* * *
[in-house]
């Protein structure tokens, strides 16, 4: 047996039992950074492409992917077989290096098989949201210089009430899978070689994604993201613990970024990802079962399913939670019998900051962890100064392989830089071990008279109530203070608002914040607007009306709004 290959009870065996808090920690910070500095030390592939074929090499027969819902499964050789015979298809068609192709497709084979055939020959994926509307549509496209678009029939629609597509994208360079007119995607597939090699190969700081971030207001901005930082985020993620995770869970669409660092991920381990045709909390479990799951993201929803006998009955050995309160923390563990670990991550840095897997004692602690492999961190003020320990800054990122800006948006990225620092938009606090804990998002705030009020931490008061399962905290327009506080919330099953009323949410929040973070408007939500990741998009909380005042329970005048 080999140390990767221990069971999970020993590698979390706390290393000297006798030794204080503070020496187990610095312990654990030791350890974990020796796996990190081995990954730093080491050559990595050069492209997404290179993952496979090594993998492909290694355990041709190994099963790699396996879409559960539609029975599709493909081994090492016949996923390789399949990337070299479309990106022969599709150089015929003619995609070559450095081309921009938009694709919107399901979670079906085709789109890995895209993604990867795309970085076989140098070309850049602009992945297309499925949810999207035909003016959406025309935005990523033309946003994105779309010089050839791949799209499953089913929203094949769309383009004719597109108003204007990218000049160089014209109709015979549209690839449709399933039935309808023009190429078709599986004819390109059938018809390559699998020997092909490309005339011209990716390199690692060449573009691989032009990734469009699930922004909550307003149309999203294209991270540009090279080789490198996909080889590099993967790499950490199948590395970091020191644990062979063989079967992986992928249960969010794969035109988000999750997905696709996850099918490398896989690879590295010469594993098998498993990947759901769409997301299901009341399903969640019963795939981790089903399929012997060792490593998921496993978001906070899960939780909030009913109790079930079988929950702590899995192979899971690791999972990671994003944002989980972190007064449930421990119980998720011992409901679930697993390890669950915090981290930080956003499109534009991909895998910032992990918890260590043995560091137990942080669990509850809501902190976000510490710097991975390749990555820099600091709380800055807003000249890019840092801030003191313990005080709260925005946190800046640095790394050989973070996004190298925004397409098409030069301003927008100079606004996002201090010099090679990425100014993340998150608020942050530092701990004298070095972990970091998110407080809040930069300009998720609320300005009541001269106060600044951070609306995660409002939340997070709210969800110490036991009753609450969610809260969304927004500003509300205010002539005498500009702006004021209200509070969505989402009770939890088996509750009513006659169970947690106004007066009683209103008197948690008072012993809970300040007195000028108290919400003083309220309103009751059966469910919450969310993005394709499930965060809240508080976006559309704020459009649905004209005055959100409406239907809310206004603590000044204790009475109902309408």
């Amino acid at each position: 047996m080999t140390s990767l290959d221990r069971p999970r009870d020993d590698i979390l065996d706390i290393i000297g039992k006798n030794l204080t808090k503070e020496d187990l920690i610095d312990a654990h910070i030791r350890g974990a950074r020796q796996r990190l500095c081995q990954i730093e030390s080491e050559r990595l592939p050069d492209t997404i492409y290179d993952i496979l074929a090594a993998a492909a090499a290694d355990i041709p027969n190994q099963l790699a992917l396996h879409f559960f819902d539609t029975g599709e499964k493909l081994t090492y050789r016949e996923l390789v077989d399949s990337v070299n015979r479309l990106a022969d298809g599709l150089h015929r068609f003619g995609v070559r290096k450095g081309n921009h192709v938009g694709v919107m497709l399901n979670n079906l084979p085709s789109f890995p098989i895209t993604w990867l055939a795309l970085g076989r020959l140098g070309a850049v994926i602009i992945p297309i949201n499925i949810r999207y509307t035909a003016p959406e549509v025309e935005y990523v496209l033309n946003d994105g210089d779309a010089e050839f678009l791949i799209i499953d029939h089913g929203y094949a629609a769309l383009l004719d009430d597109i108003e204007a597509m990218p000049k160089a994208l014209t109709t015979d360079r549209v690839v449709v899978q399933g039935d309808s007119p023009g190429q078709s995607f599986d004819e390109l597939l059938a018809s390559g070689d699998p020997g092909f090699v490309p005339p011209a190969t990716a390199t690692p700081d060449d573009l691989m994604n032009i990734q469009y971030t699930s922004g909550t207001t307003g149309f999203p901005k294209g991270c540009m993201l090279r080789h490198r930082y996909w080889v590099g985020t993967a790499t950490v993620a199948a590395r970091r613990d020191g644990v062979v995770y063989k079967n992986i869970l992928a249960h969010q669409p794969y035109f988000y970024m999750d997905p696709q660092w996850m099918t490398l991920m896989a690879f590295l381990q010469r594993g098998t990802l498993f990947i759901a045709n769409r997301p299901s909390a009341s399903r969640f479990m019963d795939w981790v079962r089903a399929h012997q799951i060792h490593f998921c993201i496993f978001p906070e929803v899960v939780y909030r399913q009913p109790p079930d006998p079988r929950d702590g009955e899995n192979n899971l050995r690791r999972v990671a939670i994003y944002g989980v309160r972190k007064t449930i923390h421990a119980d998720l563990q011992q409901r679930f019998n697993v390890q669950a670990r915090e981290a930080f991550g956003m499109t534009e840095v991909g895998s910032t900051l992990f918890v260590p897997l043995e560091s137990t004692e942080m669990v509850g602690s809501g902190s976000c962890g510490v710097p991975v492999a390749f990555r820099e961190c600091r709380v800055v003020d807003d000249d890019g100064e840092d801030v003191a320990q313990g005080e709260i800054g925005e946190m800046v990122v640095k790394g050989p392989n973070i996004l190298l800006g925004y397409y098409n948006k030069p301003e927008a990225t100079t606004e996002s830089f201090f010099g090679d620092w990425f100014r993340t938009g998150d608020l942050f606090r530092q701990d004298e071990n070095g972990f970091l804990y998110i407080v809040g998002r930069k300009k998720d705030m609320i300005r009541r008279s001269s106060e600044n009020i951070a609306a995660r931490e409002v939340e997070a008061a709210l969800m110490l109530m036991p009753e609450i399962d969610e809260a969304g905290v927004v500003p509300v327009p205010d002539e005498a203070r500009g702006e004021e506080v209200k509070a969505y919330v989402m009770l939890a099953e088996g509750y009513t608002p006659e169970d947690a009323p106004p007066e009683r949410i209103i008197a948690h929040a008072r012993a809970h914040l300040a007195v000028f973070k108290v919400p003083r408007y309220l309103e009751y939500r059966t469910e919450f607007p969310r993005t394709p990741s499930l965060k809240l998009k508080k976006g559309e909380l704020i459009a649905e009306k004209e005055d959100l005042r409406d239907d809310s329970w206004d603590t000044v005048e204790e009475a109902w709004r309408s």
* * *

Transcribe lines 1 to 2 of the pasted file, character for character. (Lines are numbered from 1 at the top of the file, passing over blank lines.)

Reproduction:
[in-house]
């Protein structure tokens, strides 16, 4: 047996039992950074492409992917077989290096098989949201210089009430899978070689994604993201613990970024990802079962399913939670019998900051962890100064392989830089071990008279109530203070608002914040607007009306709004 290959009870065996808090920690910070500095030390592939074929090499027969819902499964050789015979298809068609192709497709084979055939020959994926509307549509496209678009029939629609597509994208360079007119995607597939090699190969700081971030207001901005930082985020993620995770869970669409660092991920381990045709909390479990799951993201929803006998009955050995309160923390563990670990991550840095897997004692602690492999961190003020320990800054990122800006948006990225620092938009606090804990998002705030009020931490008061399962905290327009506080919330099953009323949410929040973070408007939500990741998009909380005042329970005048 080999140390990767221990069971999970020993590698979390706390290393000297006798030794204080503070020496187990610095312990654990030791350890974990020796796996990190081995990954730093080491050559990595050069492209997404290179993952496979090594993998492909290694355990041709190994099963790699396996879409559960539609029975599709493909081994090492016949996923390789399949990337070299479309990106022969599709150089015929003619995609070559450095081309921009938009694709919107399901979670079906085709789109890995895209993604990867795309970085076989140098070309850049602009992945297309499925949810999207035909003016959406025309935005990523033309946003994105779309010089050839791949799209499953089913929203094949769309383009004719597109108003204007990218000049160089014209109709015979549209690839449709399933039935309808023009190429078709599986004819390109059938018809390559699998020997092909490309005339011209990716390199690692060449573009691989032009990734469009699930922004909550307003149309999203294209991270540009090279080789490198996909080889590099993967790499950490199948590395970091020191644990062979063989079967992986992928249960969010794969035109988000999750997905696709996850099918490398896989690879590295010469594993098998498993990947759901769409997301299901009341399903969640019963795939981790089903399929012997060792490593998921496993978001906070899960939780909030009913109790079930079988929950702590899995192979899971690791999972990671994003944002989980972190007064449930421990119980998720011992409901679930697993390890669950915090981290930080956003499109534009991909895998910032992990918890260590043995560091137990942080669990509850809501902190976000510490710097991975390749990555820099600091709380800055807003000249890019840092801030003191313990005080709260925005946190800046640095790394050989973070996004190298925004397409098409030069301003927008100079606004996002201090010099090679990425100014993340998150608020942050530092701990004298070095972990970091998110407080809040930069300009998720609320300005009541001269106060600044951070609306995660409002939340997070709210969800110490036991009753609450969610809260969304927004500003509300205010002539005498500009702006004021209200509070969505989402009770939890088996509750009513006659169970947690106004007066009683209103008197948690008072012993809970300040007195000028108290919400003083309220309103009751059966469910919450969310993005394709499930965060809240508080976006559309704020459009649905004209005055959100409406239907809310206004603590000044204790009475109902309408």